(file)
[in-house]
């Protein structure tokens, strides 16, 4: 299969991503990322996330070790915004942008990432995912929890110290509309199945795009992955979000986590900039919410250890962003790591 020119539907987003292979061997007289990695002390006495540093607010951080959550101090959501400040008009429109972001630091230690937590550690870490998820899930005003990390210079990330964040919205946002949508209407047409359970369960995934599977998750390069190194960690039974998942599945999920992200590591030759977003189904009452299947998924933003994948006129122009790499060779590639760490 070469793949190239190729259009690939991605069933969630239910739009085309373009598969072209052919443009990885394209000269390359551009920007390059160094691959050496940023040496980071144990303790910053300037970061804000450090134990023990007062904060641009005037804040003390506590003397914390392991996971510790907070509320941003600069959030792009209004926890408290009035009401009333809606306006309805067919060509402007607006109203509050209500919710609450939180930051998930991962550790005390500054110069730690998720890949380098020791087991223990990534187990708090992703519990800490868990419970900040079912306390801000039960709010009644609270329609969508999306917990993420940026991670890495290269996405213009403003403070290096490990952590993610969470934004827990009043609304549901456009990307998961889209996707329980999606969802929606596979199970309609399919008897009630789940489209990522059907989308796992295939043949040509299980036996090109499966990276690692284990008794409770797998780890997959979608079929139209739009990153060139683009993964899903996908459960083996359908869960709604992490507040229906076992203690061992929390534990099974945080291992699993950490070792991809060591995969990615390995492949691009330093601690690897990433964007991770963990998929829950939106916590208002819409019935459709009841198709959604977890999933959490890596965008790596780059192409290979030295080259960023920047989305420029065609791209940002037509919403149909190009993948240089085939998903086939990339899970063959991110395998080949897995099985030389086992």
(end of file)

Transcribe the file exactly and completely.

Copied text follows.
[in-house]
């Protein structure tokens, strides 16, 4: 299969991503990322996330070790915004942008990432995912929890110290509309199945795009992955979000986590900039919410250890962003790591 020119539907987003292979061997007289990695002390006495540093607010951080959550101090959501400040008009429109972001630091230690937590550690870490998820899930005003990390210079990330964040919205946002949508209407047409359970369960995934599977998750390069190194960690039974998942599945999920992200590591030759977003189904009452299947998924933003994948006129122009790499060779590639760490 070469793949190239190729259009690939991605069933969630239910739009085309373009598969072209052919443009990885394209000269390359551009920007390059160094691959050496940023040496980071144990303790910053300037970061804000450090134990023990007062904060641009005037804040003390506590003397914390392991996971510790907070509320941003600069959030792009209004926890408290009035009401009333809606306006309805067919060509402007607006109203509050209500919710609450939180930051998930991962550790005390500054110069730690998720890949380098020791087991223990990534187990708090992703519990800490868990419970900040079912306390801000039960709010009644609270329609969508999306917990993420940026991670890495290269996405213009403003403070290096490990952590993610969470934004827990009043609304549901456009990307998961889209996707329980999606969802929606596979199970309609399919008897009630789940489209990522059907989308796992295939043949040509299980036996090109499966990276690692284990008794409770797998780890997959979608079929139209739009990153060139683009993964899903996908459960083996359908869960709604992490507040229906076992203690061992929390534990099974945080291992699993950490070792991809060591995969990615390995492949691009330093601690690897990433964007991770963990998929829950939106916590208002819409019935459709009841198709959604977890999933959490890596965008790596780059192409290979030295080259960023920047989305420029065609791209940002037509919403149909190009993948240089085939998903086939990339899970063959991110395998080949897995099985030389086992």